Is skewed income distribution good for environmental quality? A comparative analysis among selected BRICS countries

Is skewed income distribution good for environmental quality? A comparative analysis among... A large number of studies have examined the linkage between income inequality and environmental quality at the individual country levels. This study attempts to examine the linkage between the two factors for the individual BRICS economies from a comparative perspective, which is scarce in the literature. It examines the selected countries (Brazil, India, China and South Africa) by endogenising the patterns of primary energy consumption (coal use and petroleum use), total primary energy con- sumption, economic growth, and urbanisation as key determining factors in CO emission function. The long-run results based on ARDL bounds testing revealed that income inequality leads to increase in CO emissions for Brazil, India and China, while the same factor leads to reduction in CO emissions for South Africa. However, it observes that while coal use increases CO 2 2 emissions for India, China and South Africa, it has no effect for Brazil. In contrast, the use of petroleum products contributes to CO emissions in Brazil, while the use of the same surprisingly results in reduction of carbon emissions in South Africa, India and China. The findings suggest that given the significance of income inequality in environmental pollution, the policy makers in these emerging economies http://www.deepdyve.com/assets/images/DeepDyve-Logo-lg.png Environmental Science and Pollution Research Springer Journals

Is skewed income distribution good for environmental quality? A comparative analysis among selected BRICS countries

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Publisher
Springer Berlin Heidelberg
Copyright
Copyright © 2018 by Springer-Verlag GmbH Germany, part of Springer Nature
Subject
Environment; Environment, general; Environmental Chemistry; Ecotoxicology; Environmental Health; Atmospheric Protection/Air Quality Control/Air Pollution; Waste Water Technology / Water Pollution Control / Water Management / Aquatic Pollution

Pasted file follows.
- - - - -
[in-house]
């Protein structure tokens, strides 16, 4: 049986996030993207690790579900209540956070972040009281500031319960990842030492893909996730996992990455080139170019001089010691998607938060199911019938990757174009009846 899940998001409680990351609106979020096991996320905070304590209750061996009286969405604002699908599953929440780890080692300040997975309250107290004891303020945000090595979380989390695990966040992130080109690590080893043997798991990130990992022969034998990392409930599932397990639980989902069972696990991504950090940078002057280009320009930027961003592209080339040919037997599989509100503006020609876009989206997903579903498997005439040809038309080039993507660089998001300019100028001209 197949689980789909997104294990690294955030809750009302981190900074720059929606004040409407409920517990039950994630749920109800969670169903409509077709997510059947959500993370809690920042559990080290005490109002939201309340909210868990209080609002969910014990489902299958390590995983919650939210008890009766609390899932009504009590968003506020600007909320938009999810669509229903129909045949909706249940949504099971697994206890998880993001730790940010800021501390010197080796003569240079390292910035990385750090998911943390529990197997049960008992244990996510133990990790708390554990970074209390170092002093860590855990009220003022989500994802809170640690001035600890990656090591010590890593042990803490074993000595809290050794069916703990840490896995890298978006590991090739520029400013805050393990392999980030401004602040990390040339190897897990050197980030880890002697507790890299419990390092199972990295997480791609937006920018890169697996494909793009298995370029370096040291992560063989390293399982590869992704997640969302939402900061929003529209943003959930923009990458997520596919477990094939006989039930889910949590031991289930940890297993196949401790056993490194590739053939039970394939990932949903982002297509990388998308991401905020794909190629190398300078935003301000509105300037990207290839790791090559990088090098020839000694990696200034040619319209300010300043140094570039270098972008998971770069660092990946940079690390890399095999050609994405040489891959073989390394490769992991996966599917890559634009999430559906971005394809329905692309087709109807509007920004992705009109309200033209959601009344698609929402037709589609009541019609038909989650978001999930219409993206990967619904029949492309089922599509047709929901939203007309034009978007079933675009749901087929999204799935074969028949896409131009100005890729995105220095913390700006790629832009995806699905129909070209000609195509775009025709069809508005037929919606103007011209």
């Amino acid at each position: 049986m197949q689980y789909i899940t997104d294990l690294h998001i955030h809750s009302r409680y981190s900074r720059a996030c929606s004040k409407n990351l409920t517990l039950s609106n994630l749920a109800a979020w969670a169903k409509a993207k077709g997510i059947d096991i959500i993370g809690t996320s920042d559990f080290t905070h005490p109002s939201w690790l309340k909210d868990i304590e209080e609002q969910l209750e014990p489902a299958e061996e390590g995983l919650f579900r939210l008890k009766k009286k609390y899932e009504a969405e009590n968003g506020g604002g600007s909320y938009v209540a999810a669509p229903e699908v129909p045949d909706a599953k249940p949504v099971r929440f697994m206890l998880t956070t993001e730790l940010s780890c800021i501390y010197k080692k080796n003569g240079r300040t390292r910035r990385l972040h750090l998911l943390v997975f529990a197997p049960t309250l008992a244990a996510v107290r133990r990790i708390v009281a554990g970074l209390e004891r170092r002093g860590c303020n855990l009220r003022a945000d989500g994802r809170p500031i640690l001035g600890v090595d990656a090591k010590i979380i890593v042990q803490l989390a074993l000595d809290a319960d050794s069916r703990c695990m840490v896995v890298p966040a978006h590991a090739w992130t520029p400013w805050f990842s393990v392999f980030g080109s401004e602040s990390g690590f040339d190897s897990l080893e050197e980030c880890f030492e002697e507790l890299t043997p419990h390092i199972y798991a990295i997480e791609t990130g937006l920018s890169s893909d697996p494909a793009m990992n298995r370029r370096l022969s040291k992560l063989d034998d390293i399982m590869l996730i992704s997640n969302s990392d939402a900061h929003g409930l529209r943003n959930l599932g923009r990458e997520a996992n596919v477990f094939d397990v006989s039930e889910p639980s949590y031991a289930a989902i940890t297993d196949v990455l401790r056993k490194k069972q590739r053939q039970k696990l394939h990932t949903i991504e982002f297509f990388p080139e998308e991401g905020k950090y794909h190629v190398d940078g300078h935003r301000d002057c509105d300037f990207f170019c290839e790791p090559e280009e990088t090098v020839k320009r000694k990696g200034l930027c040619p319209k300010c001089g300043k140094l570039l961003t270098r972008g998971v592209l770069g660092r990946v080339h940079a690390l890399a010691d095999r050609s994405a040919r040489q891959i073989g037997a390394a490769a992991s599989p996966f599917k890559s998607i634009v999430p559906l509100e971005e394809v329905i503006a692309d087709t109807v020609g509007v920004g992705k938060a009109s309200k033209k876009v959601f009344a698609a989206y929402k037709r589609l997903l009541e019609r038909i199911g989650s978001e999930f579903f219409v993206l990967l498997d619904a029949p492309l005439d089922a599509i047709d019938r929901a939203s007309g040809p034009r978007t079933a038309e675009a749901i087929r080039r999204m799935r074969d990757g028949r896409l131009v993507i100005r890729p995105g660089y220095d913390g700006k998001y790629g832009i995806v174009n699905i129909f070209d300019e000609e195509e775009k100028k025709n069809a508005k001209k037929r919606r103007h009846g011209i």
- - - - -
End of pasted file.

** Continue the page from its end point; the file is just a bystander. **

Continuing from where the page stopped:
ISSN
0944-1344
eISSN
1614-7499
D.O.I.
10.1007/s11356-018-2401-8
Publisher site
See Article on Publisher Site

Abstract

A large number of studies have examined the linkage between income inequality and environmental quality at the individual country levels. This study attempts to examine the linkage between the two factors for the individual BRICS economies from a comparative perspective, which is scarce in the literature. It examines the selected countries (Brazil, India, China and South Africa) by endogenising the patterns of primary energy consumption (coal use and petroleum use), total primary energy con- sumption, economic growth, and urbanisation as key determining factors in CO emission function. The long-run results based on ARDL bounds testing revealed that income inequality leads to increase in CO emissions for Brazil, India and China, while the same factor leads to reduction in CO emissions for South Africa. However, it observes that while coal use increases CO 2 2 emissions for India, China and South Africa, it has no effect for Brazil. In contrast, the use of petroleum products contributes to CO emissions in Brazil, while the use of the same surprisingly results in reduction of carbon emissions in South Africa, India and China. The findings suggest that given the significance of income inequality in environmental pollution, the policy makers in these emerging economies

Journal

Environmental Science and Pollution ResearchSpringer Journals

Published: Jun 3, 2018

References

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